Complete Memoirs of Casanova HTML version
I Am Ordered to Leave Vienna--The Empress Moderates but Does Not Annul the Order--
Zavoiski at Munich--My Stay at Augsburg--Gasconnade at Louisburg--The Cologne
Newspaper--My Arrival at Aix-la-Chapelle
The greatest mistake a man that punishes a knave can commit is to leave the said rogue
alive, for he is certain to take vengeance. If I had had my sword in the den of thieves, I
should no doubt have defended myself, but it would have gone ill with me, three against
one, and I should probably have been cut to pieces, while the murderers would have
At eight o'clock Campioni came to see me in my bed, and was astonished at my
adventure. Without troubling himself to compassionate me, we both began to think how
we could get back my purse; but we came to the conclusion that it would be impossible,
as I had nothing more than my mere assertion to prove the case. In spite of that, however,
I wrote out the whole story, beginning with the girl who recited the Latin verses. I
intended to bring the document before the police; however, I had not time to do so.
I was just sitting down to dinner, when an agent of the police came and gave me an order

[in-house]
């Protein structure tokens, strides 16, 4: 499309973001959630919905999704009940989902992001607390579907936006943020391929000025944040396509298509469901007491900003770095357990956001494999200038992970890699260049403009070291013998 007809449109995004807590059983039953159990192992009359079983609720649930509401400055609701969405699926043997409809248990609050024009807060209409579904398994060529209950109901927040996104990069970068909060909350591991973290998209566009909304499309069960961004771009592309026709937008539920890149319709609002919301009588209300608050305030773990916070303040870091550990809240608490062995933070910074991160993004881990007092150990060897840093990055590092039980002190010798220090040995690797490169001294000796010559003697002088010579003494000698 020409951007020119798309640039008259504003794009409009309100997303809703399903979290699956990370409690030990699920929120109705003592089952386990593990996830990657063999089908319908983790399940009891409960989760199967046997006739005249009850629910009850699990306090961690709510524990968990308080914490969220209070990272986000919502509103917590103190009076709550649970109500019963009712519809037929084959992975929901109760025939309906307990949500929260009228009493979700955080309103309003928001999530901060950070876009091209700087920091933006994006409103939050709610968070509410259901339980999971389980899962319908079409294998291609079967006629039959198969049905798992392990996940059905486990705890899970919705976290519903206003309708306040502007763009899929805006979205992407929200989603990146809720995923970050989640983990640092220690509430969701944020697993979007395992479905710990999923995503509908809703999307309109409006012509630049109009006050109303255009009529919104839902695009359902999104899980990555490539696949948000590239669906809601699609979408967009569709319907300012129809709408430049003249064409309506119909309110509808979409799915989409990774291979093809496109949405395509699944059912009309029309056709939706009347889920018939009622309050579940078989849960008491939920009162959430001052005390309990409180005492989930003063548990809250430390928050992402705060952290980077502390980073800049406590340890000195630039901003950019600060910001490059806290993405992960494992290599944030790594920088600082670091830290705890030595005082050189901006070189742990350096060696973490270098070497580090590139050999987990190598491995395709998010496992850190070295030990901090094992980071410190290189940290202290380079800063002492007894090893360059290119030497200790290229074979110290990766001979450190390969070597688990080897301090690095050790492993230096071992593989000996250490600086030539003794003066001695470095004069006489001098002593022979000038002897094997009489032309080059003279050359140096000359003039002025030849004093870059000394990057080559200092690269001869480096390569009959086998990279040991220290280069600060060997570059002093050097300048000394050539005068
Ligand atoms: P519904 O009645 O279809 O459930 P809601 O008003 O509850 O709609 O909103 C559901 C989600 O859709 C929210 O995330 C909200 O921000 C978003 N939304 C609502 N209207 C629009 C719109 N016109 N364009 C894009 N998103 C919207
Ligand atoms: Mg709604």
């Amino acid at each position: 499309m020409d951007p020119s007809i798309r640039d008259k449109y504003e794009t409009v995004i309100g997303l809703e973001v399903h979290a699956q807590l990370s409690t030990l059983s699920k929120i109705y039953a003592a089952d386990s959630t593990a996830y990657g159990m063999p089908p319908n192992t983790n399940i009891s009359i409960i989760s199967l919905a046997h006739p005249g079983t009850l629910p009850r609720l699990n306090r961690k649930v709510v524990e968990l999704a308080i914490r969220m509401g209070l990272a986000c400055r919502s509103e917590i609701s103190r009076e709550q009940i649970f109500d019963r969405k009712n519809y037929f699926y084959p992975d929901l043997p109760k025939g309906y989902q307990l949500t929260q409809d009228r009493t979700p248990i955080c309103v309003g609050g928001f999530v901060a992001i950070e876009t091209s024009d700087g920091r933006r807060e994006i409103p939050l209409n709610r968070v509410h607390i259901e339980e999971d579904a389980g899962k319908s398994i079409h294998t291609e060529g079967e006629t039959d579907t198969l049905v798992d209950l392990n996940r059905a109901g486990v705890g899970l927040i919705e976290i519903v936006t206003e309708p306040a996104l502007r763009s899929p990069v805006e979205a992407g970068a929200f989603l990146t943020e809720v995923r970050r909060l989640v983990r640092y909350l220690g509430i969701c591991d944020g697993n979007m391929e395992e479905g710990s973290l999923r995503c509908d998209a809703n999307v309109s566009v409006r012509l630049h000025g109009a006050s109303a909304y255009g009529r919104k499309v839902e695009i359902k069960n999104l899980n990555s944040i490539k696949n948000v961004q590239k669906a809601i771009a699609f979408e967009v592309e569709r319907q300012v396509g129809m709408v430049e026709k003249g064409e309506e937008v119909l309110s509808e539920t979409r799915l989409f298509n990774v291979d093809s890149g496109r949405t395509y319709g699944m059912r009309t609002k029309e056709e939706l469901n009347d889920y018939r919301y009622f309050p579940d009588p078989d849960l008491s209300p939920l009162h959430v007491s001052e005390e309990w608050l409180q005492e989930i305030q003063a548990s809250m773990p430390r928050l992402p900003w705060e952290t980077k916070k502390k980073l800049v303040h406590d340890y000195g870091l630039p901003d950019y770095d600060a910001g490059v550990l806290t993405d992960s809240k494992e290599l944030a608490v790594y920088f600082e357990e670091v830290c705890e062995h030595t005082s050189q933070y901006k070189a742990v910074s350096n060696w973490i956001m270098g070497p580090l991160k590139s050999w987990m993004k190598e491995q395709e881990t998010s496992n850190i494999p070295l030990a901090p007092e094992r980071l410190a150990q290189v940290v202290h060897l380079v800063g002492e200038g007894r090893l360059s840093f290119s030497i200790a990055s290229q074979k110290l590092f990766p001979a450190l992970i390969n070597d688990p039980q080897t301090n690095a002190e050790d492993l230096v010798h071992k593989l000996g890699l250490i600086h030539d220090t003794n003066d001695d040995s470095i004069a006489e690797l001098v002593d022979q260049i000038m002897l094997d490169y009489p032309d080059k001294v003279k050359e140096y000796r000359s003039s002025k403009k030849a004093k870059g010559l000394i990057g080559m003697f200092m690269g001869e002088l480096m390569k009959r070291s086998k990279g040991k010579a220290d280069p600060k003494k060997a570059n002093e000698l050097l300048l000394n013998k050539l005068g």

to go and speak to Count Schrotembach, the Statthalter. I told him to instruct my
coachman, who was waiting at the door, and that I would follow him shortly.
When I called on the Statthalter, I found him to be a thick-set individual; he was standing
up, and surrounded by men who seemed ready to execute his orders. When he saw me, he
shewed me a watch, and requested me to note the hour.
"I see it."
"If you are at Vienna at that time to-morrow I shall have you expelled from the city."
"Why do you give me such an unjust order?"
"In the first place, I am not here to give you accounts or reasons for my actions.
However, I may tell you that you are expelled for playing at games of chance, which are
forbidden by the laws under pain of the galleys. Do you recognize that purse and these
I did not know the cards, but I knew the purse which had been stolen from me. I was in a
terrible rage, and I only replied by presenting the magistrate with the truthful narrative of
what had happened to me. He read it, and then said with a laugh that I was well known to
be a man of parts, that my character was known, that I had been expelled from Warsaw,